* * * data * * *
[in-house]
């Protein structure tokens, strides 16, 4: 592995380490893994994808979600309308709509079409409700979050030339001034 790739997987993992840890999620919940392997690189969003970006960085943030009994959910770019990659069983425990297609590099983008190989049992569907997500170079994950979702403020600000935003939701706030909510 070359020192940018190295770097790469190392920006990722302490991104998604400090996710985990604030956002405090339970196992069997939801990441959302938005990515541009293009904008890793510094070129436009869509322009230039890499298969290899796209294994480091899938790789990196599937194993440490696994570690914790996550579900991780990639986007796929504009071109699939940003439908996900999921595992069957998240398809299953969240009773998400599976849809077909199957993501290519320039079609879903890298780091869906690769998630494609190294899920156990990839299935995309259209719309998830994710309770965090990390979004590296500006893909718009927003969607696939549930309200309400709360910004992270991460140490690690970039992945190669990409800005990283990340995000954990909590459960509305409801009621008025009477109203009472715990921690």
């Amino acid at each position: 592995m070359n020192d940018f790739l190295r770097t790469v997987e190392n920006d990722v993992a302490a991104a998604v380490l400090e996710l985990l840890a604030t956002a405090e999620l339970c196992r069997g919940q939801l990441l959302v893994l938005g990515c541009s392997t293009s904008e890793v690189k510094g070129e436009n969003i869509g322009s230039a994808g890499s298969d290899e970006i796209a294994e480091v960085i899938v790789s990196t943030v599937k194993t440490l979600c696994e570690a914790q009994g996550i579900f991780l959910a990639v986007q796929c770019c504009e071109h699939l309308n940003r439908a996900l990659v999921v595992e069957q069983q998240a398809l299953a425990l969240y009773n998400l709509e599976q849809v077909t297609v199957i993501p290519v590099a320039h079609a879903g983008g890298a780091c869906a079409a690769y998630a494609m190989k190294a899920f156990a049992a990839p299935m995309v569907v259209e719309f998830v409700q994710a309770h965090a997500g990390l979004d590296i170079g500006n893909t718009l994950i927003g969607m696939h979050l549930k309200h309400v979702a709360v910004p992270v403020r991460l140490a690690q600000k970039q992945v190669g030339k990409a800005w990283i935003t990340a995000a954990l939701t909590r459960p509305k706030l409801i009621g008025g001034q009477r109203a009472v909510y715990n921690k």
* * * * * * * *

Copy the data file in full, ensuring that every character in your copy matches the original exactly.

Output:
[in-house]
């Protein structure tokens, strides 16, 4: 592995380490893994994808979600309308709509079409409700979050030339001034 790739997987993992840890999620919940392997690189969003970006960085943030009994959910770019990659069983425990297609590099983008190989049992569907997500170079994950979702403020600000935003939701706030909510 070359020192940018190295770097790469190392920006990722302490991104998604400090996710985990604030956002405090339970196992069997939801990441959302938005990515541009293009904008890793510094070129436009869509322009230039890499298969290899796209294994480091899938790789990196599937194993440490696994570690914790996550579900991780990639986007796929504009071109699939940003439908996900999921595992069957998240398809299953969240009773998400599976849809077909199957993501290519320039079609879903890298780091869906690769998630494609190294899920156990990839299935995309259209719309998830994710309770965090990390979004590296500006893909718009927003969607696939549930309200309400709360910004992270991460140490690690970039992945190669990409800005990283990340995000954990909590459960509305409801009621008025009477109203009472715990921690």
């Amino acid at each position: 592995m070359n020192d940018f790739l190295r770097t790469v997987e190392n920006d990722v993992a302490a991104a998604v380490l400090e996710l985990l840890a604030t956002a405090e999620l339970c196992r069997g919940q939801l990441l959302v893994l938005g990515c541009s392997t293009s904008e890793v690189k510094g070129e436009n969003i869509g322009s230039a994808g890499s298969d290899e970006i796209a294994e480091v960085i899938v790789s990196t943030v599937k194993t440490l979600c696994e570690a914790q009994g996550i579900f991780l959910a990639v986007q796929c770019c504009e071109h699939l309308n940003r439908a996900l990659v999921v595992e069957q069983q998240a398809l299953a425990l969240y009773n998400l709509e599976q849809v077909t297609v199957i993501p290519v590099a320039h079609a879903g983008g890298a780091c869906a079409a690769y998630a494609m190989k190294a899920f156990a049992a990839p299935m995309v569907v259209e719309f998830v409700q994710a309770h965090a997500g990390l979004d590296i170079g500006n893909t718009l994950i927003g969607m696939h979050l549930k309200h309400v979702a709360v910004p992270v403020r991460l140490a690690q600000k970039q992945v190669g030339k990409a800005w990283i935003t990340a995000a954990l939701t909590r459960p509305k706030l409801i009621g008025g001034q009477r109203a009472v909510y715990n921690k």